The standard-bearer of Four Painters is Forge, whose style was inspired by the Pointillism of Georges Seurat. Forge is less codified-less “scientific”-than his neo-Impressionistforebear: His canvases, with their jitterbugging dots, dashes and dabs, are a deeply considered antidote to the quick fix. Mr. LaRiviere’s massive forms, worked surfacesandcreamy palette owes much-perhaps too much-to the Abstract Impressionism of Philip Guston; still, he shows up SusanRothenbergand Terry Winters for the painting poseurs they are. Peter Sullivan has been the perpetually promising artist-until now, that is: His layered accumulations of wormy brushstrokes have gained in command and depth. Finally there’s Ms. Lundsfryd, whose notational talismans and percolating triangles bring to mind circuitry, cosmological symbols and blueprints for plumbing. As a painter, she’s too responsive to process to let her obsessive tendencies get the best of her, but she’s obsessive enough to endow her pictures with a peculiar urgency. Willful yet open, convinced yet skeptical, wary yet undeterred-Ms. Lundsfryd is an artist of immense, if quietly stated, contradictions. She bears watching.
Abstraction: Four Painters is at Lori Bookstein Fine Art, 50 East 78th Street, No. 2A, until Nov. 2.
Among the masterpieces (and scattered clunkers) found in the Metropolitan Museum of Art’s collection of 19th-century art is The Pardon in Brittany (1886), a painting by the French academic artist Pascal-Adolphe-Jean Dagnan-Bouveret (1852-1929). It’s not a great picture-as with most academic artists, Bouveret sacrificed pictorial vitality in order to emphasize anecdote and technique. Yet this stark depiction of a religious procession has never failed to snag my eye. The piety of the image is reiterated in the regulated crispness of Bouveret’s forms. His palette, particularly in the mottled whites of the women’s habits, is subtle and rich. Most peculiar is the composition’s shift in space-a shift so abrupt and sharp that it can’t help but intimate modernity. I’ve often wondered what the rest of the Bouveret oeuvre looked like.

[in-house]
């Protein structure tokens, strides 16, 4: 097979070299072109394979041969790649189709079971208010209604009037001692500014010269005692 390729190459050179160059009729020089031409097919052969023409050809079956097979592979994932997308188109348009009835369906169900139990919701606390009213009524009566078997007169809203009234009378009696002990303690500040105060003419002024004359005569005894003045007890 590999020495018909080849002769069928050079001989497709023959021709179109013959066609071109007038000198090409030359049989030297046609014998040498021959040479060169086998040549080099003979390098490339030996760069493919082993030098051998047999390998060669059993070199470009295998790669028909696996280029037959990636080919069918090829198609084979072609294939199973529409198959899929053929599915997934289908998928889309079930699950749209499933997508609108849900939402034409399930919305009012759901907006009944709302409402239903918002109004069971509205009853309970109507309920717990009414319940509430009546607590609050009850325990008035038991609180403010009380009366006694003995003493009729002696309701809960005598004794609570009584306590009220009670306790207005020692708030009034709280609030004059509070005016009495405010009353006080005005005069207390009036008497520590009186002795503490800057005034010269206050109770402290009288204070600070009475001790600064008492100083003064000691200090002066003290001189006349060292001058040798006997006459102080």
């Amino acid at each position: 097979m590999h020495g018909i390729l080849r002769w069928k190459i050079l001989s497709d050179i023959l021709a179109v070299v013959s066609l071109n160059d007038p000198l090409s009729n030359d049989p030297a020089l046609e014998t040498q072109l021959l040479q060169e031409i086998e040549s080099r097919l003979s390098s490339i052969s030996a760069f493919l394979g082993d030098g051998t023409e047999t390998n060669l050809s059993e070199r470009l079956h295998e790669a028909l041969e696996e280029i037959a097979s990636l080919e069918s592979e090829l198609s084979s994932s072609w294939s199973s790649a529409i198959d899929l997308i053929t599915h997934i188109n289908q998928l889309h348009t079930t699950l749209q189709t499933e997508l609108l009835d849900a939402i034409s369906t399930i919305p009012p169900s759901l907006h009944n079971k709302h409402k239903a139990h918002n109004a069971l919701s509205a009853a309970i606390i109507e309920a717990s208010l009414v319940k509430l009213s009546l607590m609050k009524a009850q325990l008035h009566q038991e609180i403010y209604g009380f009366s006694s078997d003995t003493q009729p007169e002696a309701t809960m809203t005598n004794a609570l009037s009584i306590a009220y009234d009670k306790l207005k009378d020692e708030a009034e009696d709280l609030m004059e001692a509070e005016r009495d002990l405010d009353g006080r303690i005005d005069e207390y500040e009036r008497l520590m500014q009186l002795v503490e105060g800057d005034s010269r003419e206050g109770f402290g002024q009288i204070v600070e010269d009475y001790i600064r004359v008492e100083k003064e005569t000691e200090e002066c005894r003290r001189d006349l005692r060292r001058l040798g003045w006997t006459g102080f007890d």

Be careful what you wish for. Against the Modern: Dagnan-Bouveret and the Transformation of the Academic Tradition , an exhibition currently at the National Academy of Design, makes plain that Bouveret is not a forgotten master. His work is mannered and mild, tepid when it’s not ridiculous. The big news, presumably, is that Bouveret employed photographs as references for his paintings-a technique he kept mum about during his lifetime. This may make him seem somewhat contemporary, but so what? Who cares about pictorial subterfuges when the pictures themselvesareasstuffyas these? I will give Bouveret his due: The unapologetic artifice of Breton Women at a Pardon (undated) would’ve made Manet envious. A couple of other studies, by virtue of their lack of finish, are attractive. But only the most ardent kitsch enthusiast could find something nice to say about Bouveret’s portrayals of Jesus and the Virgin Mary. The rest of the work is eminently avoidable.
The Bouveret show isn’t a product of the National Academy. It’s been organized by the Dahesh Museum of Art, an institution devoted to “reclaiming” 19th-century academic art. Currently in the process of moving to a new venue (it used to be at 601 Fifth Avenue at 48th Street), the museum has rented out space at the National Academy. That the academy agreed to host Against the Modern is curious: At a time when it’s attempting to shake its fusty image, it has taken on a fusty exhibition. Then again, maybe that’s the plan: Bouveret, with his cloying reliance on caricature and sentiment, is reminiscent of Norman Rockwell, and Rockwell’s hot stuff right now. Which makes the National Academy … the new Guggenheim? All I know for certain is that the next time I run into The Pardon in Brittany at the Met, I won’t let my curiosity get the best of me.
Against the Modern: Dagnan-Bouveret and the Transformation of the Academic Tradition is at the National Academy of Design, 1083 Fifth Avenue, until Dec. 8.